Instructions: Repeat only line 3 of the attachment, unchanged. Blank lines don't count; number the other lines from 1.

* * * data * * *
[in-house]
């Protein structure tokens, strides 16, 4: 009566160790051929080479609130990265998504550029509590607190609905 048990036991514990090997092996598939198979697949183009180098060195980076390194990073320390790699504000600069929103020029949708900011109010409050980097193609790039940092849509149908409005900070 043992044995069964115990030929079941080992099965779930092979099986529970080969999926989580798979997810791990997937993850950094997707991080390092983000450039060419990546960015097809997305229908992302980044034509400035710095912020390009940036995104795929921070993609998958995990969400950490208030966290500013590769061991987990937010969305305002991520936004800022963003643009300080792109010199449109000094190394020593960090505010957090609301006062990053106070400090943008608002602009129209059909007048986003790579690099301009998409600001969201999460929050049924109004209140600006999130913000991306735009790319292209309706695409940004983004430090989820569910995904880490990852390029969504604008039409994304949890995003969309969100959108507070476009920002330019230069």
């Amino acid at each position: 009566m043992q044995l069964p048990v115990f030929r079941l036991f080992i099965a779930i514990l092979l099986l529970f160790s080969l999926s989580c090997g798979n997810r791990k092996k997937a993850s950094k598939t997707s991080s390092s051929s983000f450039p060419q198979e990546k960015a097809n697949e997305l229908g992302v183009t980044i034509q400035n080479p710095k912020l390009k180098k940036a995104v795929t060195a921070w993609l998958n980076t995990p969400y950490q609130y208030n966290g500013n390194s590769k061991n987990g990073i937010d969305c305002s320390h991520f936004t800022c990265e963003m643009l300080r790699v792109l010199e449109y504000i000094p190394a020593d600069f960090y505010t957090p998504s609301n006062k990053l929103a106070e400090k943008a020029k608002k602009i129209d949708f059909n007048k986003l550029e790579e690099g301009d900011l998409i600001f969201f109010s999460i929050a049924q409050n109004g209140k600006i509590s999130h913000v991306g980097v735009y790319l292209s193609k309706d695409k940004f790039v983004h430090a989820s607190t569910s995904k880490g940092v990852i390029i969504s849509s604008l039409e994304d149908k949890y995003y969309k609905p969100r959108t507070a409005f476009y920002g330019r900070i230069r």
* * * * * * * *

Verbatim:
């Amino acid at each position: 009566m043992q044995l069964p048990v115990f030929r079941l036991f080992i099965a779930i514990l092979l099986l529970f160790s080969l999926s989580c090997g798979n997810r791990k092996k997937a993850s950094k598939t997707s991080s390092s051929s983000f450039p060419q198979e990546k960015a097809n697949e997305l229908g992302v183009t980044i034509q400035n080479p710095k912020l390009k180098k940036a995104v795929t060195a921070w993609l998958n980076t995990p969400y950490q609130y208030n966290g500013n390194s590769k061991n987990g990073i937010d969305c305002s320390h991520f936004t800022c990265e963003m643009l300080r790699v792109l010199e449109y504000i000094p190394a020593d600069f960090y505010t957090p998504s609301n006062k990053l929103a106070e400090k943008a020029k608002k602009i129209d949708f059909n007048k986003l550029e790579e690099g301009d900011l998409i600001f969201f109010s999460i929050a049924q409050n109004g209140k600006i509590s999130h913000v991306g980097v735009y790319l292209s193609k309706d695409k940004f790039v983004h430090a989820s607190t569910s995904k880490g940092v990852i390029i969504s849509s604008l039409e994304d149908k949890y995003y969309k609905p969100r959108t507070a409005f476009y920002g330019r900070i230069r």